Cyclone Ita: System downgraded to tropical low as floodwaters cut Ingham in north QueenslandMonday April 14, 2014 - 20:33 EST
The north Queensland town of Ingham is expected to be isolated by floodwaters until later tonight, as Cyclone Ita continues to head away from the coast.
The system, which made was downgraded to a tropical low this evening and is moving out to sea.
The Bruce Highway remains closed north and south of Ingham, which was cut in half yesterday afternoon when the Herbert River reached its peak of more than 12 metres.
Premier Campbell Newman has flown to visit the flood-stricken town and assess the damage.
Mr Newman says the flooding is worse than he expected, and the economic impact will be felt for months to come, with many surrounding farms damaged by wind and rain.
Weather bureau spokesman Ken Kato says Cyclone Ita's .
"We're still expecting some strong winds, rough seas and patchy rain or showers along the coast south of the central coast over the next couple of days, before easing by mid-week," he said.
The State Government says it may consider improving infrastructure in Ingham to make the town more resistant to floods.
Hinchinbrook Shire Mayor Rodger Bow says floodwaters are receding slower than first thought and it might take another 10 hours before residents can start moving around.
Councillor Bow says many roads will remain closed for most of the day.
"If it still gradually goes down, we're probably looking at late this afternoon before [the] Main Roads [Department] will be able to get in and inspect their bridges and their roads to officially open the road," he said.
"But if it goes down rather rapidly, then that time frame will narrow down."
Councillor Bow says he is disappointed residents have been ignoring warnings not to walk in floodwaters.
"It doesn't matter how many times you say it, there are still people out there who risk their lives and those of rescuers just because they don't listen to advice from authorities," he said.
Cyclone hits agriculture sector hardest
Queensland Community Recovery Minister David Crisafulli says the agricultural sector has been the hardest hit by Cyclone Ita.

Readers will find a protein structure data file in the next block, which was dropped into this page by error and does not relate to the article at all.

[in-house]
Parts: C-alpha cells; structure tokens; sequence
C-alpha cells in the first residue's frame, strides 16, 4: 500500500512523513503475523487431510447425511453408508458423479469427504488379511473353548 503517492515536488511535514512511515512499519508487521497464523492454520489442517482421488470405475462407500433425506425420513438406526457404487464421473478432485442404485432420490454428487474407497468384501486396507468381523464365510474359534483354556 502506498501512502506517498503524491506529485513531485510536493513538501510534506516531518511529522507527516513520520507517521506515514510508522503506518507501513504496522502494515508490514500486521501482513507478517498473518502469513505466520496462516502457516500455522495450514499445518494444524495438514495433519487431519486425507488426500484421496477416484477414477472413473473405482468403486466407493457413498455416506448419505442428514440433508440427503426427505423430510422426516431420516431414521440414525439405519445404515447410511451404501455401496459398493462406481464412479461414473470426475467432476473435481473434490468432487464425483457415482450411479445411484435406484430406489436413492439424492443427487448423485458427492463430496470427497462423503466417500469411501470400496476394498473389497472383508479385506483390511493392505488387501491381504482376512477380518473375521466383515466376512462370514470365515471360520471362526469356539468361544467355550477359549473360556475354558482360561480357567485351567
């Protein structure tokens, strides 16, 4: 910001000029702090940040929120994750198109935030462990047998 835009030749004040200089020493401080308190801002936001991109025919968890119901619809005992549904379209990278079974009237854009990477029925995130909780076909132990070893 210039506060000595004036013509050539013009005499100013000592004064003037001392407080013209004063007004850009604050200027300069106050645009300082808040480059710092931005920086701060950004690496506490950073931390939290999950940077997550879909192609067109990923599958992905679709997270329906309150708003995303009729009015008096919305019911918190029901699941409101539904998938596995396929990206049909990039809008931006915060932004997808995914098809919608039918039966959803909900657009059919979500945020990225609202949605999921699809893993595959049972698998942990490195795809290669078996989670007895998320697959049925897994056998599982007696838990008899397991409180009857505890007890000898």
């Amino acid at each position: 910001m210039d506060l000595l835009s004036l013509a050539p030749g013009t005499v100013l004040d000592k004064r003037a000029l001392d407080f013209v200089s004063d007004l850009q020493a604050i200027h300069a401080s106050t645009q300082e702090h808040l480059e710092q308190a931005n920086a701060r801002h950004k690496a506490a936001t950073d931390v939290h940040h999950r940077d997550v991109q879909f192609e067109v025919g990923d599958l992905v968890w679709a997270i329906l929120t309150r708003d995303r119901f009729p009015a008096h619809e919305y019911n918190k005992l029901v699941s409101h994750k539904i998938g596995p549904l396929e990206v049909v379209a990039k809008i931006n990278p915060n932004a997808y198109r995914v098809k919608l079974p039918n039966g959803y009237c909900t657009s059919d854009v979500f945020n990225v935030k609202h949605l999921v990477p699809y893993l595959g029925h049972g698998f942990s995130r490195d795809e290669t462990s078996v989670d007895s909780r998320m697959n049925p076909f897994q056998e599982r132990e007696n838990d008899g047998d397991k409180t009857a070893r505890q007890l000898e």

Mr Crisafulli toured farms in north Queensland today to inspect the damage, with .
He says there has been extensive damage to tomato crops.
Tomato farmer Wayne Born says his crops have been left water-logged and vital infrastructure has been ripped apart by gale force winds.
"To come over and see all this plastic I was going to plant tomatoes in, and all the waste of money, it's just devastating," he said.
Growers say it is too early to put a final dollar figure on the damage and they warn the price of tomatoes could go up.
Mr Crisafulli says assistance grants will be made available to farmers.
"It appears in terms of agriculture there are some real challenges and we're getting reports of small crops in Bowen and sugar in Ingham that have copped an absolute pasting," he said.
"We'll know more about that in the hours and days ahead."
Disaster recovery payments available
Meanwhile, Federal Justice Minister Michael Keenan says a disaster recovery payment is available to residents in the Hope Vale region on Cape York Peninsula, north of Cairns, who have suffered a loss of income from the cyclone.
He says it is the equivalent of the Newstart allowance.
"It is designed to support employees, primary producers, and sole traders by giving them a stable source of income while the affected communities get back on their feet," he said.
"It's also designed to support the local workforce in a regional area and support longer term and economic recovery."
A Department of Communities disaster recovery team is now on the ground in Cooktown, north of Cairns, to help people access financial assistance.
The department's executive director for the far north, Michael Linnan, says only people in Cooktown, Laura, Hope Vale and Wujal Wujal are eligible.
He says the team will begin doorknocking residents in those areas from today.
"If you're eligible for the personal hardship scheme, you may receive $180 per person or up to $900 for a family of five or more," he said.
"That's only eligible for the first seven days of the event because it's really for emergent needs."
Mr Linnan says people in less affected areas can still contact the department to find out if they are eligible.
"Anyone in the region can have a talk to our staff and see if they are eligible for any assistance," he said.
© ABC 2014
More breaking news
Melbourne's volatile weather will live up to its reputation during this year's Melbourne Cup carnival.
As a kid growing up in Fiji, a howling cyclone was a chance to stay up late, swap ghost stories and eat specially-made Indian stuffed bread for Darwin meteorologist Angeline Prasad.
High water levels in the Murray River are forcing events and attractions in north-west Victoria to be cancelled.